Culinary School in Vermont
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- Jeb Wallace-Brodeur
- Rachel Kalinowski, left, and Lauren Layman fill savory mini quiches at NECI in Montpelier
"Order fire! Rachel, chef salad, carrot soup. All to-go!" Chef Ryan O'Malley shouts from his command post in the kitchens of NECI on Main, a kitchen-turned-classroom for students at the New England Culinary Institute in Montpelier.
O'Malley, in a tall white chef's hat, watches closely as his charges — eight or so students in white coats and baggy, black-and-white-checked pants — hustle on the line. One starts in on the "Rachel, " the restaurant's take on a turkey Reuben, by buttering thick slices of bread; another cook fires up an enormous gas range and pulls out a saucepan to warm up the carrot-ginger soup.
This, in a nutshell, is what a NECI education has been about for 34 years: not just the theory of cooking but the practice of it. The accredited, for-profit college, which awards associate's and bachelor's degrees as well as professional certificates, puts students to work in the kitchens of actual restaurants with paying customers. Learning to navigate the chaos of a working kitchen is arguably the most important part of a budding chef's education.
At NECI, that high-stakes, high-pressure atmosphere extends to the boardroom: Vermont's only culinary institute is struggling to regain its financial footing after many years of roller-coaster returns.
"They like to live in the chaos that they create, " says Jason Gingold, a former NECI instructor who now heads Burlington Technical Center's culinary program. "For some companies, that works. For some places, that doesn't."
It's been a hard few years for the storied institution, which supporters credit with jumpstarting Vermont's now-thriving culinary scene. Not surprisingly, rumors are flying.
"NECI's going under, and they're closing": That's one doomsday scenario that Jessica Raia-Long, a NECI alumna who now sits on the board, knows is percolating among foodies. Variations on that theme were echoed by numerous former faculty members, administrators and students, but not for attribution.
Such gossip does "nothing but drive us, " says Richard Flies, the board chair and acting president while NECI's 73-year-old president and cofounder Francis Voigt, a two-time cancer survivor, recovers from radiation treatment at a Vermont rehabilitation facility.
NECI isn't in "panic mode, " Flies insists. But the news isn't all good, either, he acknowledges. Vermont's sole culinary school is an institution looking at big changes in its immediate future — changes necessitated in large part by a shrinking enrollment, aging leadership and precarious finances.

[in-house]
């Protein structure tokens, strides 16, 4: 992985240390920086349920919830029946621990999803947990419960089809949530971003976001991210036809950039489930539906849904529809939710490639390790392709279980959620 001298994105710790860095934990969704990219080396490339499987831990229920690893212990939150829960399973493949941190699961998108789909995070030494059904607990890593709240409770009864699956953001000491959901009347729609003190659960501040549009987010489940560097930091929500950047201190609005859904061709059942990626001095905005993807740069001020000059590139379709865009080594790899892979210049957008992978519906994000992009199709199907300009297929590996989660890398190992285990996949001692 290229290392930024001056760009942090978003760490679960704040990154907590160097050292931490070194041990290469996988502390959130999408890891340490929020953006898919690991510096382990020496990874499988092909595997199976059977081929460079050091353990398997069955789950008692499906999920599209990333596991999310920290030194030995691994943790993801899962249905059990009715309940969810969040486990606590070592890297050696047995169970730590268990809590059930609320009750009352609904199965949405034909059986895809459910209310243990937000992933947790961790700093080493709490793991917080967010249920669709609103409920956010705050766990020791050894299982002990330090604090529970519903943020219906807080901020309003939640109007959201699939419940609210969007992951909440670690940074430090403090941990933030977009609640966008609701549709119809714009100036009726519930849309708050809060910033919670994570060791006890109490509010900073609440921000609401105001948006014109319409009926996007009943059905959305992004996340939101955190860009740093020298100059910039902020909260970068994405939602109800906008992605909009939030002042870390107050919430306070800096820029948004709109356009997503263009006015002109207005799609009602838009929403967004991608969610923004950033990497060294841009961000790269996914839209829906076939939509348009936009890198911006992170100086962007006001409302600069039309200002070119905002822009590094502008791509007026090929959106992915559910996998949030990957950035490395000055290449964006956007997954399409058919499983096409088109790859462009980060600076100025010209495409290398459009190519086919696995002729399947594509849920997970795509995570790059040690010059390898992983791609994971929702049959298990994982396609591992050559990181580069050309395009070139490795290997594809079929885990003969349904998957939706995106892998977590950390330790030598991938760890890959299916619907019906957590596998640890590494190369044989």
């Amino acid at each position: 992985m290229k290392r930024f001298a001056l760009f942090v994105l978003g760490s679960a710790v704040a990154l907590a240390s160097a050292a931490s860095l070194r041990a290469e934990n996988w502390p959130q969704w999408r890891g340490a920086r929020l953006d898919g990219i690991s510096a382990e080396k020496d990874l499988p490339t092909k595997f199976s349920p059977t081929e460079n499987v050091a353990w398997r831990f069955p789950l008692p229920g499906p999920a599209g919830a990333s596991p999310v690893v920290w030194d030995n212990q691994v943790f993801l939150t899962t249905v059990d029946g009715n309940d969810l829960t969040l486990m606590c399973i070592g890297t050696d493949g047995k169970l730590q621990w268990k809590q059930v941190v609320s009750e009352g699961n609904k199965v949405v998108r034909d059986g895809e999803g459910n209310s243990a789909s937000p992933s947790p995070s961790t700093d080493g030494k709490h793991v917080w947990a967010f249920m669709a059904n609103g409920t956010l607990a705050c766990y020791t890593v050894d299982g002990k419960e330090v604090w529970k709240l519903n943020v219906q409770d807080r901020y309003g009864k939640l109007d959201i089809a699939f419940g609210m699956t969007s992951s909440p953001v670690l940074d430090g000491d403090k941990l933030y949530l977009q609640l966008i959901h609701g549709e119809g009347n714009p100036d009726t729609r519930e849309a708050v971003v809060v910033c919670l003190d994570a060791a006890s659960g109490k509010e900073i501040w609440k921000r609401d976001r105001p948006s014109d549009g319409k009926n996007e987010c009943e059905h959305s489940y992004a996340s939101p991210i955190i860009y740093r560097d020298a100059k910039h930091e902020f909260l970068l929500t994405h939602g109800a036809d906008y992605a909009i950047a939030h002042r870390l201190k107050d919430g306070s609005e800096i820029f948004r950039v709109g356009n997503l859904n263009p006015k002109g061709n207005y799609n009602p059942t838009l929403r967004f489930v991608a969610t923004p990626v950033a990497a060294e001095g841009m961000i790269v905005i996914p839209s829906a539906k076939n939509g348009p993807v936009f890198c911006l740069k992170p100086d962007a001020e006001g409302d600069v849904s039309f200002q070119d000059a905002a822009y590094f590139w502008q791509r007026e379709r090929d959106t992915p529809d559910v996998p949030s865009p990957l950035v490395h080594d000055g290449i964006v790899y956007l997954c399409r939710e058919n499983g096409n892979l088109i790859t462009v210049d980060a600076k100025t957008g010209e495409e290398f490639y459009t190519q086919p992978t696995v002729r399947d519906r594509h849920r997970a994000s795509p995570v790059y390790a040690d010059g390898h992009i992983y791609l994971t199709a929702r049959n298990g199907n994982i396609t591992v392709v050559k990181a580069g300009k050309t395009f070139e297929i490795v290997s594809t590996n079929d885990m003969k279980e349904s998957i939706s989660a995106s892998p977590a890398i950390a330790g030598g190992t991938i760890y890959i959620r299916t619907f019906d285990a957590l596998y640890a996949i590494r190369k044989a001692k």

Among foodies, NECI has a top-notch reputation. Alumni range from high-profile celebrity chefs such as Alton Brown to highly regarded local restaurateurs including the chef-owners of Mirabelles Café and the Perfect Wife, the head chef at Barre's up-and-coming Cornerstone Pub & Kitchen, and the executive chef at the Basin Harbor Club. Eight NECI alumni were among this year's James Beard finalists, and the school boasts four French master chefs on faculty — more than any other culinary school in the country.
Charismatic executive chef Jean-Louis Gerin came on board a year ago; Gerin's accolades range from a silver toque from the Maîtres Cuisiniers de France to a win on the Food Network competition "Chopped."
But the school is up against some tough trends. Enrollment is down from the high-water mark of nearly 800 students 15 years ago to fewer than 300 this year. To be "comfortable, " Flies says, NECI needs to enroll between 350 and 370.
Cash flow is a concern, too, particularly during periods of the year — now until next fall — when fewer students join the ranks. As students have dwindled, the staff has shrunk, from more than 400 a decade ago to 140 today. The latest round of layoffs happened just last month, when NECI fired more employees — "under eight, " says Flies.
On the bright side: NECI's payroll still runs between million and million, Flies says, and the school generates $2 to $3 million each year in rooms and meals taxes. New satellite programs will potentially drive up more revenue and, year-to-date, the school is in the black.
But the numbers aren't what they used to be. Today NECI grosses between $12 million and $14 million annually, which is about half what it once was.
Flies and his colleagues aren't giving up. He predicts, "We're going to get this back."click to enlarge
- Jennie Creech
The entrepreneurs who cooked up the vision of a culinary school in Vermont weren't cooks themselves: Voigt and John Dranow met in the 1970s at Goddard College, where Voigt was then dean of summer programs and Dranow started the school's summer writing program. Their wives, Ellen Bryant Voigt and Louise Glück, respectively, were both poets teaching in the graduate writing program at Goddard, a school known for its alternative approach.
Dranow and Voigt decided they wanted to go into business together, so they searched for a promising idea and landed on the plan to open a culinary school in 1978. Both took out second mortgages and chipped in $10, 000; their wives later invested $5, 000 each.